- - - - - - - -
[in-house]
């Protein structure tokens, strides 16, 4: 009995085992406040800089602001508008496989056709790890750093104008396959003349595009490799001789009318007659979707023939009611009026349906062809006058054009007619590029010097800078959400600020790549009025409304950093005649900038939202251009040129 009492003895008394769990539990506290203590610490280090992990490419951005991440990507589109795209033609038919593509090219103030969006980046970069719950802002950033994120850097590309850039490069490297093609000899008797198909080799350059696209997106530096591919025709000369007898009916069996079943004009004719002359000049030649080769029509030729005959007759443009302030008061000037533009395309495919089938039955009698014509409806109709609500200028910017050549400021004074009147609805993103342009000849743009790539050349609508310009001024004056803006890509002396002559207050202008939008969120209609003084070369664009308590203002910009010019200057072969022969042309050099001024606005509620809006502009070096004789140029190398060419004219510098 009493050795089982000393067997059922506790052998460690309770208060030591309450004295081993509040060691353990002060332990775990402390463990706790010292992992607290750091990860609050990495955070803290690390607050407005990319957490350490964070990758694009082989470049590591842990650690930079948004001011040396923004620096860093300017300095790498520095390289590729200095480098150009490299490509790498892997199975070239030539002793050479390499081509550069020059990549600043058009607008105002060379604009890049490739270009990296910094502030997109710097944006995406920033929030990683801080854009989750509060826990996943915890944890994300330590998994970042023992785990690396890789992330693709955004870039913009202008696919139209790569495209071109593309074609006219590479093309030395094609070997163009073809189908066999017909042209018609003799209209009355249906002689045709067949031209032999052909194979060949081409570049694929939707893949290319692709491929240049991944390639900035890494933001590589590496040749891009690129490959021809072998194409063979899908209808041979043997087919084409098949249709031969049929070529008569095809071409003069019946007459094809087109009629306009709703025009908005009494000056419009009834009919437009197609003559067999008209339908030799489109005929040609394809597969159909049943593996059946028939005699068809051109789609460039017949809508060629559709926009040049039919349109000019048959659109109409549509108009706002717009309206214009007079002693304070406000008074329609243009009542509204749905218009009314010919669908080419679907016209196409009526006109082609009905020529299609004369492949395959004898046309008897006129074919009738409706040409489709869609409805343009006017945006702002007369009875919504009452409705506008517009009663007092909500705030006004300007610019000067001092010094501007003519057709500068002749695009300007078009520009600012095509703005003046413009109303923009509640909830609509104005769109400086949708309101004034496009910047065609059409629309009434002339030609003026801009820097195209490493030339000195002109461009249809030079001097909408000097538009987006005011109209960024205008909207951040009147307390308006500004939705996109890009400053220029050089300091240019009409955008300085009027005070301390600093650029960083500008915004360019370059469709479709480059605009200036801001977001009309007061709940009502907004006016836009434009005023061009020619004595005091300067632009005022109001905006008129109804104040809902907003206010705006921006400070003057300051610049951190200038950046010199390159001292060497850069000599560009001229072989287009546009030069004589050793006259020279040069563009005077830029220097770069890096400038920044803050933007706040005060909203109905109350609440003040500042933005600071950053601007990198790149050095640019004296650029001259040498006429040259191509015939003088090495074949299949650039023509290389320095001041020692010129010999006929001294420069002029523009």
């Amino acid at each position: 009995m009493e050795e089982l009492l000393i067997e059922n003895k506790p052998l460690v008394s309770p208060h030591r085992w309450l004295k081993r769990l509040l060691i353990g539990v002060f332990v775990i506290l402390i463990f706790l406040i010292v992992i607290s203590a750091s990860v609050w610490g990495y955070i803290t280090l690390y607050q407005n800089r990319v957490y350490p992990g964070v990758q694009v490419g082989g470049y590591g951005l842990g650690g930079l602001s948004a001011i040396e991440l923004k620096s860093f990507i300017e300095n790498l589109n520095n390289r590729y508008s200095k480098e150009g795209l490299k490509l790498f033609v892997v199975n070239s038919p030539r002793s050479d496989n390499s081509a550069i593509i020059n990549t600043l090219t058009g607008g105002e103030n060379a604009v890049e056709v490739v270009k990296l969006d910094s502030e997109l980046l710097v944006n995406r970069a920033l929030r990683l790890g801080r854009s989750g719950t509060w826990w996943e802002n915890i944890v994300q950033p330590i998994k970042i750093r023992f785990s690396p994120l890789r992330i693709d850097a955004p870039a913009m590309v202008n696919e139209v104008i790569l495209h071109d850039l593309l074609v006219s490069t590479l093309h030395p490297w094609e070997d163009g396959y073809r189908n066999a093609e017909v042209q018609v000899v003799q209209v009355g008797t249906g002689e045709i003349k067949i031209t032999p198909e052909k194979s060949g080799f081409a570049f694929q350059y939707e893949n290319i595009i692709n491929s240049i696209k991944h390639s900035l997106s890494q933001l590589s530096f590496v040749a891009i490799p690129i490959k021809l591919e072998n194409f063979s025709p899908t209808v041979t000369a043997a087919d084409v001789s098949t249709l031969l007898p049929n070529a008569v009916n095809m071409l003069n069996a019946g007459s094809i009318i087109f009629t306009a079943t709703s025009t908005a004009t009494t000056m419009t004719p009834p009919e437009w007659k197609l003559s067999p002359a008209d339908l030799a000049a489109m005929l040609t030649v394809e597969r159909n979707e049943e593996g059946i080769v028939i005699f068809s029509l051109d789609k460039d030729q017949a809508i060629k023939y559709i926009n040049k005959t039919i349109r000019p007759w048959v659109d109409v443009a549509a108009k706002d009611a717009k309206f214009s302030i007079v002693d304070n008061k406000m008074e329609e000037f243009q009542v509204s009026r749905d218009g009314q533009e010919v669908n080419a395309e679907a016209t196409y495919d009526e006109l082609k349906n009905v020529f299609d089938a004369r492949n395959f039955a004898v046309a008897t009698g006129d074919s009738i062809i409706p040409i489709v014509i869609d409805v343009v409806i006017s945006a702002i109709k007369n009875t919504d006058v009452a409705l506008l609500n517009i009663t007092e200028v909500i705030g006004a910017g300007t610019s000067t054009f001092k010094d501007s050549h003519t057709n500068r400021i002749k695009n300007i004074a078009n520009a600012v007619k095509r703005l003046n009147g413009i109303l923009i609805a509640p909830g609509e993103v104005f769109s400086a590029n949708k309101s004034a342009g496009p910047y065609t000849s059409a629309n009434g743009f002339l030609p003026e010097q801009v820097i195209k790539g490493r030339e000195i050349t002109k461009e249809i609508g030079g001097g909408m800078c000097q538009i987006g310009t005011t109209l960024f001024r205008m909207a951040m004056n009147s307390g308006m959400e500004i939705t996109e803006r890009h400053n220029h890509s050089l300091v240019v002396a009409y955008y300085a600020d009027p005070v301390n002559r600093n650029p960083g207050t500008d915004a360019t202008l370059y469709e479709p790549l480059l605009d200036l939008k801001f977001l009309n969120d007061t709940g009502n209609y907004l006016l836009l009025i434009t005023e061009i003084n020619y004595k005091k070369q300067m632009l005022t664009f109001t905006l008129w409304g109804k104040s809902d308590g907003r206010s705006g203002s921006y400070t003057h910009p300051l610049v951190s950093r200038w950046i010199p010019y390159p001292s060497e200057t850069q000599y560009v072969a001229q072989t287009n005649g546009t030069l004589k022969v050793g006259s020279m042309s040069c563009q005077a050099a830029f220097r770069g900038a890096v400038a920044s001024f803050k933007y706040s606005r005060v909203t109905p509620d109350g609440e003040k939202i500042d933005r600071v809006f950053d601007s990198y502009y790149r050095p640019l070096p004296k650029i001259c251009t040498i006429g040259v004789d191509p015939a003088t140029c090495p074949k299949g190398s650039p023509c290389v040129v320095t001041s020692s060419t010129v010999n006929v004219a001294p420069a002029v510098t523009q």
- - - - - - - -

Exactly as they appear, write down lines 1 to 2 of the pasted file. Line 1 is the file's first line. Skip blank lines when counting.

[in-house]
């Protein structure tokens, strides 16, 4: 009995085992406040800089602001508008496989056709790890750093104008396959003349595009490799001789009318007659979707023939009611009026349906062809006058054009007619590029010097800078959400600020790549009025409304950093005649900038939202251009040129 009492003895008394769990539990506290203590610490280090992990490419951005991440990507589109795209033609038919593509090219103030969006980046970069719950802002950033994120850097590309850039490069490297093609000899008797198909080799350059696209997106530096591919025709000369007898009916069996079943004009004719002359000049030649080769029509030729005959007759443009302030008061000037533009395309495919089938039955009698014509409806109709609500200028910017050549400021004074009147609805993103342009000849743009790539050349609508310009001024004056803006890509002396002559207050202008939008969120209609003084070369664009308590203002910009010019200057072969022969042309050099001024606005509620809006502009070096004789140029190398060419004219510098 009493050795089982000393067997059922506790052998460690309770208060030591309450004295081993509040060691353990002060332990775990402390463990706790010292992992607290750091990860609050990495955070803290690390607050407005990319957490350490964070990758694009082989470049590591842990650690930079948004001011040396923004620096860093300017300095790498520095390289590729200095480098150009490299490509790498892997199975070239030539002793050479390499081509550069020059990549600043058009607008105002060379604009890049490739270009990296910094502030997109710097944006995406920033929030990683801080854009989750509060826990996943915890944890994300330590998994970042023992785990690396890789992330693709955004870039913009202008696919139209790569495209071109593309074609006219590479093309030395094609070997163009073809189908066999017909042209018609003799209209009355249906002689045709067949031209032999052909194979060949081409570049694929939707893949290319692709491929240049991944390639900035890494933001590589590496040749891009690129490959021809072998194409063979899908209808041979043997087919084409098949249709031969049929070529008569095809071409003069019946007459094809087109009629306009709703025009908005009494000056419009009834009919437009197609003559067999008209339908030799489109005929040609394809597969159909049943593996059946028939005699068809051109789609460039017949809508060629559709926009040049039919349109000019048959659109109409549509108009706002717009309206214009007079002693304070406000008074329609243009009542509204749905218009009314010919669908080419679907016209196409009526006109082609009905020529299609004369492949395959004898046309008897006129074919009738409706040409489709869609409805343009006017945006702002007369009875919504009452409705506008517009009663007092909500705030006004300007610019000067001092010094501007003519057709500068002749695009300007078009520009600012095509703005003046413009109303923009509640909830609509104005769109400086949708309101004034496009910047065609059409629309009434002339030609003026801009820097195209490493030339000195002109461009249809030079001097909408000097538009987006005011109209960024205008909207951040009147307390308006500004939705996109890009400053220029050089300091240019009409955008300085009027005070301390600093650029960083500008915004360019370059469709479709480059605009200036801001977001009309007061709940009502907004006016836009434009005023061009020619004595005091300067632009005022109001905006008129109804104040809902907003206010705006921006400070003057300051610049951190200038950046010199390159001292060497850069000599560009001229072989287009546009030069004589050793006259020279040069563009005077830029220097770069890096400038920044803050933007706040005060909203109905109350609440003040500042933005600071950053601007990198790149050095640019004296650029001259040498006429040259191509015939003088090495074949299949650039023509290389320095001041020692010129010999006929001294420069002029523009």